Across Hwy 24 from S11, S12 covers from the Arkansas River up to the Buffalo Peaks Wilderness area. Great early archery season in August. I can dedicate a large portion of August to helping a guided archer kill the largest ram in the unit. This unit has one of the largest populations of sheep in Colorado.
Quality – There are older age class rams in this unit. Bands move to tough terrain due to intense archery hunting pressure early in August.
Success Rate – High success rate hunt, but still not a slam dunk on mature rams by any means. The river sheep are hit or miss, but as a general rule rifle hunters need to be ready to go wherever the sheep go.
Draw – This hunt is slightly overvalued in the draw for a resident, way overvalued for a nonresident. It is roughly 2-3x as difficult to draw as S11 on rifle tags, but does have the opportunity to hunt a larger population of sheep and some bigger rams. On the archery front, this hunt is valued about right vs S44, an easier-to-draw but more difficult hunt.
This herd has been dwindling over the past two decades. There are still decent rams in the unit. Hunters better have their big boy pants on for this hunt. Be open to backpacks and camping at high elevations if you want to harvest a good ram.
Location – East Maroon Bells. Boundary of unit changed in 2016.
Type – High and steep. Highly dependent on scouting to harvest a decent ram.
Quality – Slammer ram taken in 2014. Not a huge sheep population or historically a consistent producer of monster rams. Young ram taken in 2016.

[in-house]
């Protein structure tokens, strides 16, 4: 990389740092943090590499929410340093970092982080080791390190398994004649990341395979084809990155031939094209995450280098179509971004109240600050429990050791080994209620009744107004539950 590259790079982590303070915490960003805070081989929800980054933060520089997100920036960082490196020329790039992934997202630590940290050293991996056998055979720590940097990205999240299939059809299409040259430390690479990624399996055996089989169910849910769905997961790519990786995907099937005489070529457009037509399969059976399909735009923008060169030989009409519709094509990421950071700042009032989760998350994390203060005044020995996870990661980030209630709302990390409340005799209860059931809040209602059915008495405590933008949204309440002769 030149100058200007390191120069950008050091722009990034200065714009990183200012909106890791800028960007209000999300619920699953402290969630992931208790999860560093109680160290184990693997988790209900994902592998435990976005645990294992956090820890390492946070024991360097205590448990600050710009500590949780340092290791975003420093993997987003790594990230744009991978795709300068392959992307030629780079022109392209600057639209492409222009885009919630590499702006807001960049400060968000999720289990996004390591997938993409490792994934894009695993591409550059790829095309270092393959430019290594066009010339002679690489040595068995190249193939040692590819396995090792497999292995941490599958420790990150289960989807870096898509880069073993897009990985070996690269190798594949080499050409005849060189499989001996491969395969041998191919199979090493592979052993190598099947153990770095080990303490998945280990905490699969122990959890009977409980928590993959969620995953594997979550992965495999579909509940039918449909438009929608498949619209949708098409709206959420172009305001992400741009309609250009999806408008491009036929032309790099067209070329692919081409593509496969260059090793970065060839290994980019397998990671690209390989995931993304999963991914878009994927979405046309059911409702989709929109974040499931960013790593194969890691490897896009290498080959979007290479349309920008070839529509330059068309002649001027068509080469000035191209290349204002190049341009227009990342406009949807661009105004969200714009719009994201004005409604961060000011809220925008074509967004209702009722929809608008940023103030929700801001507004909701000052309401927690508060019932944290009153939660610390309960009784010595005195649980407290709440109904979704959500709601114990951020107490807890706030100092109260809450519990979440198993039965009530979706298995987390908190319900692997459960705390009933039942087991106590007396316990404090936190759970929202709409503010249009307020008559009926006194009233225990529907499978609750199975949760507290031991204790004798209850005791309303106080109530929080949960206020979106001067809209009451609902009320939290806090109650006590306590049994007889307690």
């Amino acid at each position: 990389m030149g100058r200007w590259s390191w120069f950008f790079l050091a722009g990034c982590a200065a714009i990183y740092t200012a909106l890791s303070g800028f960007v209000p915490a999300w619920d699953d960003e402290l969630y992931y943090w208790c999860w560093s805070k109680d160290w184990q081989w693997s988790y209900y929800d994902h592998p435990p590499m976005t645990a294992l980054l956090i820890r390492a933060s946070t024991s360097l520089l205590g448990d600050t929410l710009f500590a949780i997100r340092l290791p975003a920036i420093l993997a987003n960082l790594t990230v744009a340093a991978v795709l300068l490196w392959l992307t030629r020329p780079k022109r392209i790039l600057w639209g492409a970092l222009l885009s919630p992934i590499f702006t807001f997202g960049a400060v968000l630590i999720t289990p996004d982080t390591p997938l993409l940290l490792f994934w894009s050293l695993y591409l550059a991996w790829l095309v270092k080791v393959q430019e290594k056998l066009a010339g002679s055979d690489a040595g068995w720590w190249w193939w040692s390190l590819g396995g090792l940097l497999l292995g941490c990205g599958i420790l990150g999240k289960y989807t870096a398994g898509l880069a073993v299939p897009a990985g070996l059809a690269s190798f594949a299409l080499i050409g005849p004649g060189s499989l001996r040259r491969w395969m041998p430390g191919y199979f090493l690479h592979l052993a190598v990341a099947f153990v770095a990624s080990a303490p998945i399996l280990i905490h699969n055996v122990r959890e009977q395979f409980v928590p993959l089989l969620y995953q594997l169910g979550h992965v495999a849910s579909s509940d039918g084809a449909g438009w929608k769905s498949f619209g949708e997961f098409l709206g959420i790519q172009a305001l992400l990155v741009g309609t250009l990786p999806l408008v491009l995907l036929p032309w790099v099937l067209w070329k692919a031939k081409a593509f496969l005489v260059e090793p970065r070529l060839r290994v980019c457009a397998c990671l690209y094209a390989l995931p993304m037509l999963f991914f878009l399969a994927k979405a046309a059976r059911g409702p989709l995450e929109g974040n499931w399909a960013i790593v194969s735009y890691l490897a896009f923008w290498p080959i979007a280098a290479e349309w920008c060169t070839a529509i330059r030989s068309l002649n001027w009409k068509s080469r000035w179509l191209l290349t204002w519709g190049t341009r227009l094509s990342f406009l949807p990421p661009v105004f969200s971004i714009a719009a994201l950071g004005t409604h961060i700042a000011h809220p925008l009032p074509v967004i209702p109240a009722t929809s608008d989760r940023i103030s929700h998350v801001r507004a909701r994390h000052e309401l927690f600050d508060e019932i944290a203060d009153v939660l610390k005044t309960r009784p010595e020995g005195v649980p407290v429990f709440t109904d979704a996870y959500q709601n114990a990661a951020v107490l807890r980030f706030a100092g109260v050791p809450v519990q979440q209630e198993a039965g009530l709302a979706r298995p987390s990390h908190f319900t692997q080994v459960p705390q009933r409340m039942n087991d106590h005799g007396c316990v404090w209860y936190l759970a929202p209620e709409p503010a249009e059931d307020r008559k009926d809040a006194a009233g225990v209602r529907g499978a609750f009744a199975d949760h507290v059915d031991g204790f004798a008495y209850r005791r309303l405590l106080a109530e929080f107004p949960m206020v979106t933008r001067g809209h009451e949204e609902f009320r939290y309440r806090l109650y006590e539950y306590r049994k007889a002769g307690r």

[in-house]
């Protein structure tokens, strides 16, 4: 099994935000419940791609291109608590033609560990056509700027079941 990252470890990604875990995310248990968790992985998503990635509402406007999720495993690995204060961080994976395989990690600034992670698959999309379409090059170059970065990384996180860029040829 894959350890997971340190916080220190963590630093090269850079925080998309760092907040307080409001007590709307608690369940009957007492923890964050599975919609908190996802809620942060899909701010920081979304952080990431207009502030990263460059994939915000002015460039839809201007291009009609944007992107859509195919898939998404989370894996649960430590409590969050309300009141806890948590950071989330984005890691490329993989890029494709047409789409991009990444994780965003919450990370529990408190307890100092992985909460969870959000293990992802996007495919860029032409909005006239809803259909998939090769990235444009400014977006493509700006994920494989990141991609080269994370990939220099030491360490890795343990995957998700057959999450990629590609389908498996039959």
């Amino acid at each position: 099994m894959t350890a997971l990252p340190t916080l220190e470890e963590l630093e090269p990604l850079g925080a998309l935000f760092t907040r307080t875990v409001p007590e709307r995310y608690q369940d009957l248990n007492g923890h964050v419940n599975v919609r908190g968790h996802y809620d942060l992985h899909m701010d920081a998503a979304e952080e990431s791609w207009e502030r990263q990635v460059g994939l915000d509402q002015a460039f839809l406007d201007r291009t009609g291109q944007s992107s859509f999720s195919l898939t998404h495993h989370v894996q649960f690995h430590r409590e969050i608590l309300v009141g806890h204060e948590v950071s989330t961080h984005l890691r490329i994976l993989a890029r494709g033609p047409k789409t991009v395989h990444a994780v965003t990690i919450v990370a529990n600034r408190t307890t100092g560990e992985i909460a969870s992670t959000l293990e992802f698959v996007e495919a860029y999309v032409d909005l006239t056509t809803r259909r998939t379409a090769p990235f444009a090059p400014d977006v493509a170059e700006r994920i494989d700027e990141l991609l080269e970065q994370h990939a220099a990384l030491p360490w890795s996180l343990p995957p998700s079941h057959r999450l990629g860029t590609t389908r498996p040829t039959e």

Success Rate – Dependent on hunter’s physical/mental preparedness. There is one road accessible area that you have a chance of catching sheep in. Outside of that, this is a back-country backpack deal.
Draw – The closest comparison is going to be S2, low sheep population in rugged country. At roughly 2x better odds, this unit is a better draw value. Hard to compare to a S11 or S12 because the population dynamics are much different. If you are looking at a true back-country experience, this is the unit where you are competing against your own limitations, not other ram hunters.
South of S11, contrary to what CPW claims, the sheep population in S17 has declined in recent years and quality is not near as good as it once was. The accessible historical harvest areas are void of anything worth shooting, so you need to be ready to hunt the harder to access areas.
Location – Southwest of Buena Vista
Quality – Expect to work very hard to kill a representative ram.
Success Rate – Historical success rate by non-guided hunters is abysmal. From 2014-2016, non-guided hunters harvested zero rams while guided hunters harvested 3 rams averaging around 155-160″.